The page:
Square and cube?

Gowers and Maurey proved in their remarkable paper(s), that there is a Banach space $X$ such that $X$ is isomorphic to its cube $X\oplus X\oplus X$ but not to isomorphic to its square $X\oplus X$. This space seems to be not a dual space, am I correct? Is there a solution to this problem which is a dual space?

And the second quick question: what is the status of the following conjecture:

There is a Banach space $X$ such that $X$ is not isomorphic to $X^2$ but $X^2$ is isomorphic to $X^3$?

Thank you very much. S.

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Related: mathoverflow.net/questions/10128 – Martin Brandenburg Dec 12 '11 at 17:46
I think both questions are open, Sellapan. For the first one, the closest result I know is Ferenczi, V.(F-PARIS6-E) A uniformly convex hereditarily indecomposable Banach space. (English summary) Israel J. Math. 102 (1997), 199–225, which contains a proof of the theorem in the title. – Bill Johnson Dec 12 '11 at 18:28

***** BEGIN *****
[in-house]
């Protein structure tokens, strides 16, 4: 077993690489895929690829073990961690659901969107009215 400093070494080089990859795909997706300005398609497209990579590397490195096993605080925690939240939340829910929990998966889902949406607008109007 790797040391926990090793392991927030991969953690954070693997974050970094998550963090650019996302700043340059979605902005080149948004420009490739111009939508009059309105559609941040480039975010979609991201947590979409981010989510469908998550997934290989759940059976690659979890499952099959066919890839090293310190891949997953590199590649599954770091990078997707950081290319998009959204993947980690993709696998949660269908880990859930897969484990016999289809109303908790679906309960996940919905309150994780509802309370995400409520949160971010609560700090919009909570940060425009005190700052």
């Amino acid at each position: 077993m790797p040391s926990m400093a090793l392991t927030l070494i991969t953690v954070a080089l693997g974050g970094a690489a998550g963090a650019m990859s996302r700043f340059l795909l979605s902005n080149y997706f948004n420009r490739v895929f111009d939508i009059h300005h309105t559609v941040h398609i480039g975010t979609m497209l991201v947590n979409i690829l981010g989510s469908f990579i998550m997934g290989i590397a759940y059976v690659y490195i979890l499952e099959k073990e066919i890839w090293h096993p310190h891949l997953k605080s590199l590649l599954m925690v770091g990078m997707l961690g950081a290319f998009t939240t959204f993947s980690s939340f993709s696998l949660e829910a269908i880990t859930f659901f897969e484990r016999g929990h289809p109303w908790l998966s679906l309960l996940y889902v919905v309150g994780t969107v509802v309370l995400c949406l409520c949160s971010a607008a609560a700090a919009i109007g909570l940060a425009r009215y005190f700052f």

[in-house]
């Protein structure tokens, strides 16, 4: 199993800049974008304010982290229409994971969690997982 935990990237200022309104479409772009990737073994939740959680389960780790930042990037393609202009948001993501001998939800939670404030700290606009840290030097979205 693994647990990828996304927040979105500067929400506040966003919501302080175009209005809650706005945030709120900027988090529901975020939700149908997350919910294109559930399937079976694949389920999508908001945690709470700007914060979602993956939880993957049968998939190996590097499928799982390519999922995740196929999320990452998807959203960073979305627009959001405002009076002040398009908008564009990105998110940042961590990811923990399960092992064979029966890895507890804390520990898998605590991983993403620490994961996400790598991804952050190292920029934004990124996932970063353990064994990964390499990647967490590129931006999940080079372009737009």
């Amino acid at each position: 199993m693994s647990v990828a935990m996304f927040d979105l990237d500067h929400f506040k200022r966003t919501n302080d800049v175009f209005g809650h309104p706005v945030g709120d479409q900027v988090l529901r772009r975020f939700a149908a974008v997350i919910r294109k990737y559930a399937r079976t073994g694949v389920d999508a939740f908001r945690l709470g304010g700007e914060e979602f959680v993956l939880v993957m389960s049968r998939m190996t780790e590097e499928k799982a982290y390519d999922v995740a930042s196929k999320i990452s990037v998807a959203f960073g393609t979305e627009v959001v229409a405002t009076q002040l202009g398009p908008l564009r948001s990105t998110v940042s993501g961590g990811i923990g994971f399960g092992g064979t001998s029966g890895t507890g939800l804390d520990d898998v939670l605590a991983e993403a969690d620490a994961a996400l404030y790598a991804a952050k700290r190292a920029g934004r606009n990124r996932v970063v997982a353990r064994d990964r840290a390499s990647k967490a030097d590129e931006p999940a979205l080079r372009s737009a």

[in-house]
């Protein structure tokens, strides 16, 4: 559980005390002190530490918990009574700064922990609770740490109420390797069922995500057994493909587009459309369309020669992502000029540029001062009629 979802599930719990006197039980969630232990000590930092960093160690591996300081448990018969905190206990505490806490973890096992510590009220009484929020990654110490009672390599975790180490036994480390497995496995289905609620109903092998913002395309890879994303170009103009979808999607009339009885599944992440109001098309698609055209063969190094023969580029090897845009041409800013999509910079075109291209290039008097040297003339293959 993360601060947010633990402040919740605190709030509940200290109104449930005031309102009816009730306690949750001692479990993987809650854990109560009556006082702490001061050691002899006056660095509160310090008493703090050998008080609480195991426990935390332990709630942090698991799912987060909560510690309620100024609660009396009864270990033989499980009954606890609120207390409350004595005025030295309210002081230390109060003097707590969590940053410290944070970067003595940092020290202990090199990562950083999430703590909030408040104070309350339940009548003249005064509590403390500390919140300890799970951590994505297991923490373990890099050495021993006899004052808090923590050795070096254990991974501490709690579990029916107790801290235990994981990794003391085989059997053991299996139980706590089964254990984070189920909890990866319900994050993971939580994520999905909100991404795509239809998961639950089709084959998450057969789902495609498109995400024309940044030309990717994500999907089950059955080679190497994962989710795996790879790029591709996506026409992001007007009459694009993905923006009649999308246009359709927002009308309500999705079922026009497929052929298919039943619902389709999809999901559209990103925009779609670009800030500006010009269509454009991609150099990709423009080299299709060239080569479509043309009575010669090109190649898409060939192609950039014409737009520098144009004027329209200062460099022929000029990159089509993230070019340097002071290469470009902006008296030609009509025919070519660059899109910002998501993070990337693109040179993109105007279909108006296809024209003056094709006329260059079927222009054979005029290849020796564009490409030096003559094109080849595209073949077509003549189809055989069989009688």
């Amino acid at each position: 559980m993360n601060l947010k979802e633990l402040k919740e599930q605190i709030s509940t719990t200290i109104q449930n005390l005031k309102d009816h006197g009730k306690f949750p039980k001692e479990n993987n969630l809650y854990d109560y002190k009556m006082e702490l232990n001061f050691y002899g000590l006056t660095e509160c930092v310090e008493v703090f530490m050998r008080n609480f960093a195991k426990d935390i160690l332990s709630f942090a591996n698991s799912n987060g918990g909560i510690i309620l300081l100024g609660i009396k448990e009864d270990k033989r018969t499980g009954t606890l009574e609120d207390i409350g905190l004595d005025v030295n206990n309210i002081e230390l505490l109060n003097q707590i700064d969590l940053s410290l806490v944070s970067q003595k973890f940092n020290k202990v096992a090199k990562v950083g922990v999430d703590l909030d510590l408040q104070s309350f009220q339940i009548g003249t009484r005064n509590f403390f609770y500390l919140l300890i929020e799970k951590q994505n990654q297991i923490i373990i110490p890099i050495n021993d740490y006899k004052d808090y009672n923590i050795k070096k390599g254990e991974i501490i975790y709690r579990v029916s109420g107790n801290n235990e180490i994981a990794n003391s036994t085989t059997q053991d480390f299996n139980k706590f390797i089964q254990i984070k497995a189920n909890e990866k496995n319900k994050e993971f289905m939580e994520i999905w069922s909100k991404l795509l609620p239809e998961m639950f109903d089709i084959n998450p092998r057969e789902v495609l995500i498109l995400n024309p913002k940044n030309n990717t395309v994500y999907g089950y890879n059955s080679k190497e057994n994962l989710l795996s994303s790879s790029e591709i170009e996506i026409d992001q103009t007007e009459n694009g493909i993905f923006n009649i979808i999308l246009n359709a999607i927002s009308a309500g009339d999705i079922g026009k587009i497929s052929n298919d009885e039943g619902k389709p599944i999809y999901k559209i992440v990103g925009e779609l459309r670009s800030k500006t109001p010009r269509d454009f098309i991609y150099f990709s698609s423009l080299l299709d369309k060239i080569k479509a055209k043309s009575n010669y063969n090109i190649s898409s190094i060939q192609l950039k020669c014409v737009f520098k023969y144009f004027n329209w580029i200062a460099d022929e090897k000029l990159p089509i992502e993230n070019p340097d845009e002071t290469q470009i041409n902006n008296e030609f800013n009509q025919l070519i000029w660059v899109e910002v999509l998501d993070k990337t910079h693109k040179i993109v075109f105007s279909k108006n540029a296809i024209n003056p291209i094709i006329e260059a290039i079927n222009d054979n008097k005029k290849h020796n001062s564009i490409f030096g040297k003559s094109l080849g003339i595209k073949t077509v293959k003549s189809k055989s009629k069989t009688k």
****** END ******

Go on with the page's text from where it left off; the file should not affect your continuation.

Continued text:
You "know" the answer to this last question, Sellapan. For $X$ take the Gowers-Maurey space you mentioned and for $Y$ take $X^2$. – Bill Johnson Dec 13 '11 at 0:37
Sorry; I don't know whether the answer to your first question is known. The basic Gowers-Maurey space is reflexive and I would guess so are the ones constructed in their second paper. Kevin Beanland, who participates on MO, might know. It is strange that Gowers and Maurey do not mention reflexivity in their papers. I guess it just did not occur to them. – Bill Johnson Dec 17 '11 at 1:01
I must admit, I've assumed, without verifying that the spaces defined by Gowers and Maurey are reflexive. They don't seem to mention it in the papers, but if it is true it shouldn't be hard to prove. Other than these papers, I know Zsak wrote at least two papers studying these construction and Galego, Elói Medina has a series of papers studying these types of spaces. You can also check out Gowers' ICM paper at dpmms.cam.ac.uk/~wtg10/papers.html called "Recent results in the theory of infinite dimensional Banach spaces" where he gives an overview of what they prove. – Kevin Beanland Dec 20 '11 at 13:55